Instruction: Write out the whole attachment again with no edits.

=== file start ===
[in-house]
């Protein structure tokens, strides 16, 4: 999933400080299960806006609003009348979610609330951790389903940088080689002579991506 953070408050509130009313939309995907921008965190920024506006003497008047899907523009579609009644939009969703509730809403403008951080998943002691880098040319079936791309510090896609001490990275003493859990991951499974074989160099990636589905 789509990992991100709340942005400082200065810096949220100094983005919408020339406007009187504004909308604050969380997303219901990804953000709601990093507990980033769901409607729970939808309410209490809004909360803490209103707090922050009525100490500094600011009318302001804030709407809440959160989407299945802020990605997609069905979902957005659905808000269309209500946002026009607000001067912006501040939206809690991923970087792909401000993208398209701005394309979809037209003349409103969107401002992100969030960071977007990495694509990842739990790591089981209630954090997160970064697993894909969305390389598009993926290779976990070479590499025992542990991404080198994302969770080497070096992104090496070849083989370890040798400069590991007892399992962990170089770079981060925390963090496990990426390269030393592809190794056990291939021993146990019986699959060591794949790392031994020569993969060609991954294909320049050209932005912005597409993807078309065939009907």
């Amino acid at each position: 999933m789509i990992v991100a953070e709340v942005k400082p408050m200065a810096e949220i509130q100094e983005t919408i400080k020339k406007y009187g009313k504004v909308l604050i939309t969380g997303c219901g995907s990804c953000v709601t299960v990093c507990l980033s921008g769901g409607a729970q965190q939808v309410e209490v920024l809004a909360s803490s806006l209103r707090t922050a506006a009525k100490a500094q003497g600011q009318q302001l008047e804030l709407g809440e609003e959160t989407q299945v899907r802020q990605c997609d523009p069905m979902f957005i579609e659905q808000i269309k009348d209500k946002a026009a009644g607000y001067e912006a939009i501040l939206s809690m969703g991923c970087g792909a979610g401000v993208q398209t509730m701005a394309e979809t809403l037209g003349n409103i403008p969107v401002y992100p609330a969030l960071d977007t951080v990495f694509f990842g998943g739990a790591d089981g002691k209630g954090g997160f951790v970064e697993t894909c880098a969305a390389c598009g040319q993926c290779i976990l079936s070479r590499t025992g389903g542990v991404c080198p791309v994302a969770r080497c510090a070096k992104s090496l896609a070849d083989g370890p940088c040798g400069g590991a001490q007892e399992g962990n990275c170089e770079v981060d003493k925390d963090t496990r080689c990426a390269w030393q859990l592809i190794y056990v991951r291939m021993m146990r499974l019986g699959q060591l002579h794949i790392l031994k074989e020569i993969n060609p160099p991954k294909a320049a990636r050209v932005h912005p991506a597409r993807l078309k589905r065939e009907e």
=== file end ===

[in-house]
């Protein structure tokens, strides 16, 4: 999933400080299960806006609003009348979610609330951790389903940088080689002579991506 953070408050509130009313939309995907921008965190920024506006003497008047899907523009579609009644939009969703509730809403403008951080998943002691880098040319079936791309510090896609001490990275003493859990991951499974074989160099990636589905 789509990992991100709340942005400082200065810096949220100094983005919408020339406007009187504004909308604050969380997303219901990804953000709601990093507990980033769901409607729970939808309410209490809004909360803490209103707090922050009525100490500094600011009318302001804030709407809440959160989407299945802020990605997609069905979902957005659905808000269309209500946002026009607000001067912006501040939206809690991923970087792909401000993208398209701005394309979809037209003349409103969107401002992100969030960071977007990495694509990842739990790591089981209630954090997160970064697993894909969305390389598009993926290779976990070479590499025992542990991404080198994302969770080497070096992104090496070849083989370890040798400069590991007892399992962990170089770079981060925390963090496990990426390269030393592809190794056990291939021993146990019986699959060591794949790392031994020569993969060609991954294909320049050209932005912005597409993807078309065939009907």
């Amino acid at each position: 999933m789509i990992v991100a953070e709340v942005k400082p408050m200065a810096e949220i509130q100094e983005t919408i400080k020339k406007y009187g009313k504004v909308l604050i939309t969380g997303c219901g995907s990804c953000v709601t299960v990093c507990l980033s921008g769901g409607a729970q965190q939808v309410e209490v920024l809004a909360s803490s806006l209103r707090t922050a506006a009525k100490a500094q003497g600011q009318q302001l008047e804030l709407g809440e609003e959160t989407q299945v899907r802020q990605c997609d523009p069905m979902f957005i579609e659905q808000i269309k009348d209500k946002a026009a009644g607000y001067e912006a939009i501040l939206s809690m969703g991923c970087g792909a979610g401000v993208q398209t509730m701005a394309e979809t809403l037209g003349n409103i403008p969107v401002y992100p609330a969030l960071d977007t951080v990495f694509f990842g998943g739990a790591d089981g002691k209630g954090g997160f951790v970064e697993t894909c880098a969305a390389c598009g040319q993926c290779i976990l079936s070479r590499t025992g389903g542990v991404c080198p791309v994302a969770r080497c510090a070096k992104s090496l896609a070849d083989g370890p940088c040798g400069g590991a001490q007892e399992g962990n990275c170089e770079v981060d003493k925390d963090t496990r080689c990426a390269w030393q859990l592809i190794y056990v991951r291939m021993m146990r499974l019986g699959q060591l002579h794949i790392l031994k074989e020569i993969n060609p160099p991954k294909a320049a990636r050209v932005h912005p991506a597409r993807l078309k589905r065939e009907e």